Parental survey answers were evaluated to determine which response combinations provided the best probability estimates of a child being classified as yes-asthma or no-asthma. Seven different scoring models (models A through G) were developed to account for all of the parental response patterns that were observed, and a tiered scoring algorithm based on the presence of parental answers to different question elements was designed. This complete algorithm, which included all seven models, ensures that the most predictive model (in descending order of predictive validity) will be applied to assess parental survey responses. In our setting, the application of the complete scoring algorithm to a large number of surveys is most readily accomplished after the survey response data have been scanned into a database.

A second, abbreviated, scoring model was developed to facilitate a simpler survey and case identification process. In this model, a simple visual scoring method can be used. The best predictive value for the abbreviated model was achieved by assessing responses to five survey questions and two possible response patterns.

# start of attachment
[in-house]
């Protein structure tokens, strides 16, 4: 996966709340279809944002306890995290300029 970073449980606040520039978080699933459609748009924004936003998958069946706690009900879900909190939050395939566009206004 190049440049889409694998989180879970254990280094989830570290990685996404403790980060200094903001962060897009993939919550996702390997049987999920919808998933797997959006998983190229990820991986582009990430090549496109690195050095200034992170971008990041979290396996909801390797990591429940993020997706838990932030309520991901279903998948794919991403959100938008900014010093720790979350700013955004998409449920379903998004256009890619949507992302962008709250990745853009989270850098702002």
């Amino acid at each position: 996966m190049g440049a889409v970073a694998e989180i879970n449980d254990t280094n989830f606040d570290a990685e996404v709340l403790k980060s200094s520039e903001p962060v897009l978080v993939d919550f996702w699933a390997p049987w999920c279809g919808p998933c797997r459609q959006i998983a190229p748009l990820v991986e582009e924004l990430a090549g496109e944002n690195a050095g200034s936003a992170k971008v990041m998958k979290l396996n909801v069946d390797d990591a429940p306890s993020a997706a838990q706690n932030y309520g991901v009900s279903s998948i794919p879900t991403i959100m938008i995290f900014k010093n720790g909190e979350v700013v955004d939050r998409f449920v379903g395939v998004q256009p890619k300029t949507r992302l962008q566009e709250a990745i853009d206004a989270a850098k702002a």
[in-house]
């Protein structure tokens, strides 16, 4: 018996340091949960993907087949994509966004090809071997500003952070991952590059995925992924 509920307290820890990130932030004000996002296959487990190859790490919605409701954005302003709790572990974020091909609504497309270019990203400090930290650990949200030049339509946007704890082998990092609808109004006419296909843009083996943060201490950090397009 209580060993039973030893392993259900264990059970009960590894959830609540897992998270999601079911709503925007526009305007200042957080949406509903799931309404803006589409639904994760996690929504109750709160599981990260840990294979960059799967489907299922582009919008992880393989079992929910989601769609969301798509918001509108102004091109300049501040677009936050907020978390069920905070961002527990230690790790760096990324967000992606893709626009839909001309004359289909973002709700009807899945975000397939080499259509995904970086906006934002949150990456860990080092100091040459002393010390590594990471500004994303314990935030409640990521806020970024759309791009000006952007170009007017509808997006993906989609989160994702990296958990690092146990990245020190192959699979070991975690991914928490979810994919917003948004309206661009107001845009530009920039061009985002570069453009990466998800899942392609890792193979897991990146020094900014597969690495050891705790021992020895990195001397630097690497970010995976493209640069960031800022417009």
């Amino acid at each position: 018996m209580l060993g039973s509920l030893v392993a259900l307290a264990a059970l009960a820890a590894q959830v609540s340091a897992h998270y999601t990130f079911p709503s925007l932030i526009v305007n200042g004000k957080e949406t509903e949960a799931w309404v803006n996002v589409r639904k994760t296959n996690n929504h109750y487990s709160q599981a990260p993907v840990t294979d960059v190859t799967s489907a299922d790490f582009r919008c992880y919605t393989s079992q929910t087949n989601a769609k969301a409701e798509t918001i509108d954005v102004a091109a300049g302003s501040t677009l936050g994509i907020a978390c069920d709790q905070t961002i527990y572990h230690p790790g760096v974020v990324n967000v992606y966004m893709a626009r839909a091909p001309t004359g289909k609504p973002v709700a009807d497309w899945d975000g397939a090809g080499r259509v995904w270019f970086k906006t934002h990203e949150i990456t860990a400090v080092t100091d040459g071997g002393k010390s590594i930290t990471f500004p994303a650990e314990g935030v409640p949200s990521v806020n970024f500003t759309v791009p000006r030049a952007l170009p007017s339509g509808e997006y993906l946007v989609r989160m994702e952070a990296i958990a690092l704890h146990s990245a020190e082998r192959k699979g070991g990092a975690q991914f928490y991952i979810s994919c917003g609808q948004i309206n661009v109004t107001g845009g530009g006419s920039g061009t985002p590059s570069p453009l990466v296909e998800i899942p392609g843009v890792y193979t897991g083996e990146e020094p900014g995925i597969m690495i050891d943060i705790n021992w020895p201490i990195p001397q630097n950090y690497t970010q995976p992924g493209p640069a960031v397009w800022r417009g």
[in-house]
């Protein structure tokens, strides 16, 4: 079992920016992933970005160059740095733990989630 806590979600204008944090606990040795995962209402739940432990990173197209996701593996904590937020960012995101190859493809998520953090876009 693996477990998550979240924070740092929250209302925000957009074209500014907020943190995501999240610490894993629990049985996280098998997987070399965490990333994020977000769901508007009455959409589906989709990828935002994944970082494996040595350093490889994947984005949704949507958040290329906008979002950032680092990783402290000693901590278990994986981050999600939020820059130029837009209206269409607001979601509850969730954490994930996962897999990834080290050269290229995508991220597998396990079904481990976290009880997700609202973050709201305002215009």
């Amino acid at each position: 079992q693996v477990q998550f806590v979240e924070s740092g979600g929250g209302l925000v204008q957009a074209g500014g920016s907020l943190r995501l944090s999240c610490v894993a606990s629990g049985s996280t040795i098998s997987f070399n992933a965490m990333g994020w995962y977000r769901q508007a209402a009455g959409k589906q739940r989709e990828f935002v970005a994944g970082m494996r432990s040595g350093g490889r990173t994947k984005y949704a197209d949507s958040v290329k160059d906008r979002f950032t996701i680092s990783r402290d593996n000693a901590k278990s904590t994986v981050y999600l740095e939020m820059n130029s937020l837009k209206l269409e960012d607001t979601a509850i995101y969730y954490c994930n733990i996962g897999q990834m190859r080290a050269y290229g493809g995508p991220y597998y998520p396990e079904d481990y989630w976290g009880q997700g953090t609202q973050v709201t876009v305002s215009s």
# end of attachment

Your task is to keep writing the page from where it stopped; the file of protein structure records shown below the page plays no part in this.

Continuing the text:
Field Application and Prevalence Estimates Derived From the Scoring Algorithm

Since the case identification survey was validated in a population with a high prevalence of asthma, prevalence estimates derived from the survey process and scoring algorithm were evaluated in a large representative school-aged population. The scoring algorithm was applied to surveys returned by parents of 4,110 children from 210 classrooms that had survey return rates of ≥ 80% during routine screening (see below). The ≥ 80% return rate was selected to establish prevalence estimates that were likely to represent the general school-aged population in urban Los Angeles. Asthma prevalence estimates based on survey answers indicating either “asthma” (a “yes” answer to question element 1A) or ”probable asthma“ (a ≥ 80% probability of being classified as yes-asthma using the complete scoring algorithm) were determined.